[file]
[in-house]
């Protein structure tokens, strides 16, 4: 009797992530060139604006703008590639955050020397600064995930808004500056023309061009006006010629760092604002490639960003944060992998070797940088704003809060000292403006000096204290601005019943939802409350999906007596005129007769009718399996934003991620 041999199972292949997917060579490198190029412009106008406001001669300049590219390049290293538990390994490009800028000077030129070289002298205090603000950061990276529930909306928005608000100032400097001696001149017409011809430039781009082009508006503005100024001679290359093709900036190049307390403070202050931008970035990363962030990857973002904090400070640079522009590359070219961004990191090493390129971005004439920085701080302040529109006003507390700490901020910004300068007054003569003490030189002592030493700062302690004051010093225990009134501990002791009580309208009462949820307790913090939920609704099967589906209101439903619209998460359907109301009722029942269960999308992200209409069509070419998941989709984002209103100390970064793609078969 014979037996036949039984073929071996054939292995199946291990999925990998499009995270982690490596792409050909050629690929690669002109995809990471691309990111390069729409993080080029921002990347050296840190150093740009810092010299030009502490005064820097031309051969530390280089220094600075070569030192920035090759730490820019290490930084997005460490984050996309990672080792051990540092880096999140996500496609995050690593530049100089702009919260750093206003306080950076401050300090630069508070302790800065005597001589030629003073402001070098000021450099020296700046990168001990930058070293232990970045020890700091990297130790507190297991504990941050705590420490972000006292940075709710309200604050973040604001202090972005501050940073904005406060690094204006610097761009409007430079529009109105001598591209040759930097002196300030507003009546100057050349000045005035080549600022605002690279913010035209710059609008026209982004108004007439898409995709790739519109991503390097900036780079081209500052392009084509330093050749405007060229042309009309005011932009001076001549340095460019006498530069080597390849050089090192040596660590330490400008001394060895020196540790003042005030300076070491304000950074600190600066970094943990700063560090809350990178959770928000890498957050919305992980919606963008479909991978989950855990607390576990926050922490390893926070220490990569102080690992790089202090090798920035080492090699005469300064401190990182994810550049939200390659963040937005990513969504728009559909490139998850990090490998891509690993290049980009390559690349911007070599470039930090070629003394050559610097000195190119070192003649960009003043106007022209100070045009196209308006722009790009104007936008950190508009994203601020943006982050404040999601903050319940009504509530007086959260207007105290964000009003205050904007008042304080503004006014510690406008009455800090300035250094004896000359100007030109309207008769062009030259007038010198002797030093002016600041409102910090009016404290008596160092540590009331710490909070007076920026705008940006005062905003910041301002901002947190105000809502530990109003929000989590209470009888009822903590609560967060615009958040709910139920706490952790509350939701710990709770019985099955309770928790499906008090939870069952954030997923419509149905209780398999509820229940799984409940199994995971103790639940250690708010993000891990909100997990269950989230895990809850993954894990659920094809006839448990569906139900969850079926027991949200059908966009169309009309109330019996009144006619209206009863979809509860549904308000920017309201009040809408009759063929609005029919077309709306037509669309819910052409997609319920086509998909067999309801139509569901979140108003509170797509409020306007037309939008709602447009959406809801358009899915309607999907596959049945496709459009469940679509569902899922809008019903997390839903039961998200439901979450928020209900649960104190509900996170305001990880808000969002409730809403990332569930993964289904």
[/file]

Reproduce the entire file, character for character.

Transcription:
[in-house]
């Protein structure tokens, strides 16, 4: 009797992530060139604006703008590639955050020397600064995930808004500056023309061009006006010629760092604002490639960003944060992998070797940088704003809060000292403006000096204290601005019943939802409350999906007596005129007769009718399996934003991620 041999199972292949997917060579490198190029412009106008406001001669300049590219390049290293538990390994490009800028000077030129070289002298205090603000950061990276529930909306928005608000100032400097001696001149017409011809430039781009082009508006503005100024001679290359093709900036190049307390403070202050931008970035990363962030990857973002904090400070640079522009590359070219961004990191090493390129971005004439920085701080302040529109006003507390700490901020910004300068007054003569003490030189002592030493700062302690004051010093225990009134501990002791009580309208009462949820307790913090939920609704099967589906209101439903619209998460359907109301009722029942269960999308992200209409069509070419998941989709984002209103100390970064793609078969 014979037996036949039984073929071996054939292995199946291990999925990998499009995270982690490596792409050909050629690929690669002109995809990471691309990111390069729409993080080029921002990347050296840190150093740009810092010299030009502490005064820097031309051969530390280089220094600075070569030192920035090759730490820019290490930084997005460490984050996309990672080792051990540092880096999140996500496609995050690593530049100089702009919260750093206003306080950076401050300090630069508070302790800065005597001589030629003073402001070098000021450099020296700046990168001990930058070293232990970045020890700091990297130790507190297991504990941050705590420490972000006292940075709710309200604050973040604001202090972005501050940073904005406060690094204006610097761009409007430079529009109105001598591209040759930097002196300030507003009546100057050349000045005035080549600022605002690279913010035209710059609008026209982004108004007439898409995709790739519109991503390097900036780079081209500052392009084509330093050749405007060229042309009309005011932009001076001549340095460019006498530069080597390849050089090192040596660590330490400008001394060895020196540790003042005030300076070491304000950074600190600066970094943990700063560090809350990178959770928000890498957050919305992980919606963008479909991978989950855990607390576990926050922490390893926070220490990569102080690992790089202090090798920035080492090699005469300064401190990182994810550049939200390659963040937005990513969504728009559909490139998850990090490998891509690993290049980009390559690349911007070599470039930090070629003394050559610097000195190119070192003649960009003043106007022209100070045009196209308006722009790009104007936008950190508009994203601020943006982050404040999601903050319940009504509530007086959260207007105290964000009003205050904007008042304080503004006014510690406008009455800090300035250094004896000359100007030109309207008769062009030259007038010198002797030093002016600041409102910090009016404290008596160092540590009331710490909070007076920026705008940006005062905003910041301002901002947190105000809502530990109003929000989590209470009888009822903590609560967060615009958040709910139920706490952790509350939701710990709770019985099955309770928790499906008090939870069952954030997923419509149905209780398999509820229940799984409940199994995971103790639940250690708010993000891990909100997990269950989230895990809850993954894990659920094809006839448990569906139900969850079926027991949200059908966009169309009309109330019996009144006619209206009863979809509860549904308000920017309201009040809408009759063929609005029919077309709306037509669309819910052409997609319920086509998909067999309801139509569901979140108003509170797509409020306007037309939008709602447009959406809801358009899915309607999907596959049945496709459009469940679509569902899922809008019903997390839903039961998200439901979450928020209900649960104190509900996170305001990880808000969002409730809403990332569930993964289904």